If we want more women in leadership positions, then it’s time to make a stand

The end-of-year edition of The Walkley Magazine (produced by the Media Entertainment and Arts Alliance) f

Melissa Sweet — Health journalist and <a href=Croakey co-ordinator" class="author__portrait">

Melissa Sweet

Health journalist and Croakey co-ordinator

The end-of-year edition of The Walkley Magazine (produced by the Media Entertainment and Arts Alliance) features several articles about the emergence of gender politics and sexism in public debates this year. Or as its cover says, “Sexism goes #boom”.

In “Way to destroy the joint, Alan”, UTS academic and journalist Jenna Price notes that between August 31 and Nov 4, 2011, the news database Factiva found 125 mentions of sexism in Australia media.

She says: “A year later, from the day that <broadcaster Alan> Jones said women were destroying the joint, through the time when it was reported that he said the PM’s father died of shame, to the day I filed this story, that number was 2,561.”  (This count does not include the huge volume of commentary on Twitter et al.)

In the article below, the University of Sydney’s Professor Lesley Barclay – who has held many leadership positions during her career – urges Croakey readers, both male and female, to reflect upon their personal responses to women in positions of power.

If we want more women in leadership positions, whether in the health sector or more widely, then it’s time for people to speak up and make a stand when they witness discriminatory language or behaviour, she says.


It’s time for some honest, self-reflection in the gender debate

Lesley Barclay writes:

Sexism and misogyny are words used more frequently than for decades.

As a young midwife in the 60s and 70s, and a woman grappling with mature age study, work and family, I found the lessons attached to these words extraordinarily powerful. They were helpful in understanding my life and my profession.

Perhaps some of these lessons (for example why some women were patronised during birth by some obstetricians and as a midwife I felt unable to stop this) need revisiting in light of the deeply personal nastiness creeping into our society and manifest in our political and social systems.

Social justice issues such as gender and racism also are deeply embedded in our health systems and their delivery, as my research over seven years in maternity care for remote-living Aboriginal women has confirmed.

Gender remains a vital issue. It has not gone away and indeed appears to be returning with a vehemence that is surprising.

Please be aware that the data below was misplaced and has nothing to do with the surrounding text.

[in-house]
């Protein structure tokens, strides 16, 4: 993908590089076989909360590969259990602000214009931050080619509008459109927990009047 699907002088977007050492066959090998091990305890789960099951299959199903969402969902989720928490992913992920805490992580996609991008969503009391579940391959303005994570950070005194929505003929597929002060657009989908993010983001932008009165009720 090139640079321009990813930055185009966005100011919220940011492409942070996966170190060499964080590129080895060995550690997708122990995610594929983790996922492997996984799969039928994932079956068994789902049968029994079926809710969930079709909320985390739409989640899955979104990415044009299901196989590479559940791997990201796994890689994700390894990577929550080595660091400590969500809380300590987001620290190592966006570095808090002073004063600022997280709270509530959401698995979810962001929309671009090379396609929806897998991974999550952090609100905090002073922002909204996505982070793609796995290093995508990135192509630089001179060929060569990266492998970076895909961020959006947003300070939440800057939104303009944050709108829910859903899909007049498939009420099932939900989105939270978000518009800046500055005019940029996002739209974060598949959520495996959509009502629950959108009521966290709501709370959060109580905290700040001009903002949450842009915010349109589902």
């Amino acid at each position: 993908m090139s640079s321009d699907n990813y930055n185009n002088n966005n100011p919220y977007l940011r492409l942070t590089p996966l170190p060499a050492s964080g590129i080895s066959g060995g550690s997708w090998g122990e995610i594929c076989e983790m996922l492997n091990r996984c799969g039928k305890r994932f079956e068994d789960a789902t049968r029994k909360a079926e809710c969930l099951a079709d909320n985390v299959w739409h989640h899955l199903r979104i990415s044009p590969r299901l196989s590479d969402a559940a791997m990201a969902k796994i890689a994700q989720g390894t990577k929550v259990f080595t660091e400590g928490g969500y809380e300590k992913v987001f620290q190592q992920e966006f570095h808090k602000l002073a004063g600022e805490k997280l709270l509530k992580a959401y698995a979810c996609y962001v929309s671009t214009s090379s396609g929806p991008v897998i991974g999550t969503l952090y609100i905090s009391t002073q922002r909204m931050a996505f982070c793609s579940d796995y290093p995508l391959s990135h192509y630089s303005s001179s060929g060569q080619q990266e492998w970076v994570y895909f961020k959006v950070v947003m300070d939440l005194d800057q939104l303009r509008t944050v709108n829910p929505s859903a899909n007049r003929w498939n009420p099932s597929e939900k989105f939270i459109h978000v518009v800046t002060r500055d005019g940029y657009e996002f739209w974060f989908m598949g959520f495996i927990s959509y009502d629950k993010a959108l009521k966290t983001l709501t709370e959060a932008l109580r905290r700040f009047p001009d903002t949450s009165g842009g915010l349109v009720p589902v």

Perhaps this is because we have a woman prime minister, Julia Gillard, and another woman Gina Rinehart, who is the wealthiest Australian.

It is worthwhile considering how these outstanding women are treated both very similarly and yet also quite differently by many of us.

Both women are extremely hard-working, intelligent and exceptional leaders. Gina Rinehart took a struggling company at age 38 and turned it around. She is now the 29th wealthiest person in the world. Julia Gillard is shepherding Australia through a global economic crisis so successfully that we are the envy of the world.

But how are they constructed or presented as leaders to Australian society?

Julia Gillard’s chosen childless state was described by a Liberal senator Bill Heffernan as ‘barren’ (he later apologised for his comment). Mark Latham claims this will lead to a lack of empathy.

Gina Rinehart, on the other hand, is pilloried in the press because of problems of inheritance that have fractured relationships with 2 of her 3 children.

It is unlikely that a man in the position of either of these women would generate press coverage or critique in relation to their reproductive capacity or private parenting decisions.

Both women attract criticism, indeed commentary, about their physical appearance and dress. I cannot imagine Bill Gates being criticised for the expensive watch he wears or David Cameron on his shape or where his suit was tailored while Gina Rinehart’s pearls are mentioned frequently and Julia Gillard’s jackets and body attract frequent commentary.

It behoves us all to consider whether our willingness to tolerate the disrespect directed at these exceptional women is moderated by our political persuasion?

If we are left-leaning in orientation we might tolerate criticism of one of the world’s best businesswomen, but bridle at criticism of the Prime Minister.

In either case, is this not an example of a deep-seated sexism in all of us – men and women – coming to the surface?

Do we let some sexist comments pass by without protest, but resent them being directed at others?

As I look back to the 60s as a young woman and midwife, I did not protest for two reasons: it was unheard of for a female to challenge a senior male doctor; and more than this, I identified as a professional and felt somehow above this dilemma as my professional ‘culture’ overcame my concerns over the way women were treated.

This is also worrying today if this means our ‘political’ bent allows a basic lack of respect and unfairness to women to creep back into our society. This is not only harmful for the health and wellbeing of individuals subjected to such treatment, but bodes poorly for wider societal cohesion and wellbeing.